While Lonnie Johnson disliked the "blues" label, "She's Making Whoopee in Hell Tonight" is a fine example of that genre. Recorded in 1930, the complex guitar playing and it's dark, chilling lyrics, make for a truly wicked little song. The next time someone claims that nobody ever sung about "bad things" before 1965, point them to this little ditty.
You been gone all day, set to make whoopee tonight
I'm gonna take my razor and cut your late hours,
I will be serving you right
The undertaker's been here and gone, I gave him your height and size
Undertaker's been here and gone, I gave him your height and size
You'll be making whoopee with the devil in hell tomorrow night
Of course to claim that this song, is no different than modern murder songs, would be wrong as well. Lonnie Johnson seems to take no real joy in the act. He's become her slave, and the only way to free himself from her cruelty is to kill her. He'll be happy to see her dead, but killing her with his razor seems to be a means to an end. Still the act of using a razor makes me think, he really wants her to suffer, like the way she's made him suffer. Nasty, brutal stuff.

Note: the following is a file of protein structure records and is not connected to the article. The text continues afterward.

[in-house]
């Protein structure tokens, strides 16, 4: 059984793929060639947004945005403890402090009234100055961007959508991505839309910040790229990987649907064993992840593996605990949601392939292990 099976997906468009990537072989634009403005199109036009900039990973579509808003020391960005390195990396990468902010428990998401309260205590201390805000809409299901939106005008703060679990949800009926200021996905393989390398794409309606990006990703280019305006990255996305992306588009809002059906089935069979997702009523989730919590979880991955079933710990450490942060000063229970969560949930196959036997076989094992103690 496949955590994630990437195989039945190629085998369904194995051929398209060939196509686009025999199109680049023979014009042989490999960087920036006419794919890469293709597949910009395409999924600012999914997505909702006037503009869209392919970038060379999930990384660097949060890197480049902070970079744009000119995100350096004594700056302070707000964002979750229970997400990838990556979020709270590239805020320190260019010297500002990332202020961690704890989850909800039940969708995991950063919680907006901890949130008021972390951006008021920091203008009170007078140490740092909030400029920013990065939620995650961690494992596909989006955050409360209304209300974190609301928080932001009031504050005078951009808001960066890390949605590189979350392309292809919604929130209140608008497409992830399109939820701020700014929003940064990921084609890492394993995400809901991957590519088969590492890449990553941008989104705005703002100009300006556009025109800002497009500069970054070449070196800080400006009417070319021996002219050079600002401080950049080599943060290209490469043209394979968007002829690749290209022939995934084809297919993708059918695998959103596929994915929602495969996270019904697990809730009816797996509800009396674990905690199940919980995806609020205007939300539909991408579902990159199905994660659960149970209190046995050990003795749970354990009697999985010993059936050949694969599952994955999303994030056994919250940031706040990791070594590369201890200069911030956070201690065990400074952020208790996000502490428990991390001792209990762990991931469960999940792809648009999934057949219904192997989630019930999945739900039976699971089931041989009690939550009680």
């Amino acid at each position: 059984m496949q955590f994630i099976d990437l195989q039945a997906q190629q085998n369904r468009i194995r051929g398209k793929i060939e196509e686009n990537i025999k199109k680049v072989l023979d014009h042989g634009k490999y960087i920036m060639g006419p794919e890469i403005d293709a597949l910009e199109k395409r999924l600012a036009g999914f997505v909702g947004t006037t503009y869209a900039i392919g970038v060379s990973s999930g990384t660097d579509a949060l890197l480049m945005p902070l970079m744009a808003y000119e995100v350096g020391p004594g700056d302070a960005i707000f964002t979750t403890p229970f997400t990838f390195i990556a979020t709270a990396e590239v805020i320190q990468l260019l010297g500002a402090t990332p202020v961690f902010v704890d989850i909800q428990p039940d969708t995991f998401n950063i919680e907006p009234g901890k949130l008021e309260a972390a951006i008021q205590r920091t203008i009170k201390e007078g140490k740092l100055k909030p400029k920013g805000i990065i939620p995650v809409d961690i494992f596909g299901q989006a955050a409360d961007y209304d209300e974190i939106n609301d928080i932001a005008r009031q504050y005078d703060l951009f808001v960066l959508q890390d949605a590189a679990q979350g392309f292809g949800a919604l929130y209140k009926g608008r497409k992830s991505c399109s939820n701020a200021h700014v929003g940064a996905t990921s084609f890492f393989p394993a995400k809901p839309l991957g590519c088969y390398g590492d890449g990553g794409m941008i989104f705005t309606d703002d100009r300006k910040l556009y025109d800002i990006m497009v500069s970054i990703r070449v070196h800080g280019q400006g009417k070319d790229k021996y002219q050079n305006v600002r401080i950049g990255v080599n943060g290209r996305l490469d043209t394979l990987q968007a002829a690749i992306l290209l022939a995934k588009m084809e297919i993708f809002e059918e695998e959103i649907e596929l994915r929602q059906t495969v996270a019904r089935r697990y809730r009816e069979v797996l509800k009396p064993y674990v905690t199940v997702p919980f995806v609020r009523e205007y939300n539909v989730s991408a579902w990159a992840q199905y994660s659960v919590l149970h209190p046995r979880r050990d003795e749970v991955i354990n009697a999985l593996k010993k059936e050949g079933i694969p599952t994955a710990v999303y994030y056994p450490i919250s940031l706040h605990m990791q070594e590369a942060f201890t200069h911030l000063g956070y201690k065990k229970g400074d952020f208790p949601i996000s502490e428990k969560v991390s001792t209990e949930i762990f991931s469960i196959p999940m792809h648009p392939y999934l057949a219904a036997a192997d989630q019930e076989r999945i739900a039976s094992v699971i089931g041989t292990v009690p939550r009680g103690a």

Told you, next time you go out, please carry your black dress along
'Cause a coffin will be your present and hell will be your brand new home
Another way that "Whoopee" differs from songs like "I Used to Love Her", is that in some, albeit, twisted way fear of female power plays into it. She's not simply disposable trash that's killed because her lover has tired of her, she's killed because she holds power over him.
You made me love you, just got me for your slave
He can't simply leave her. The only way he can free himself is to kill her. While the view of a woman as a dangerous enslaver of men, is not exactly feminist, the image brings a complexity to the song, that so many new songs lack.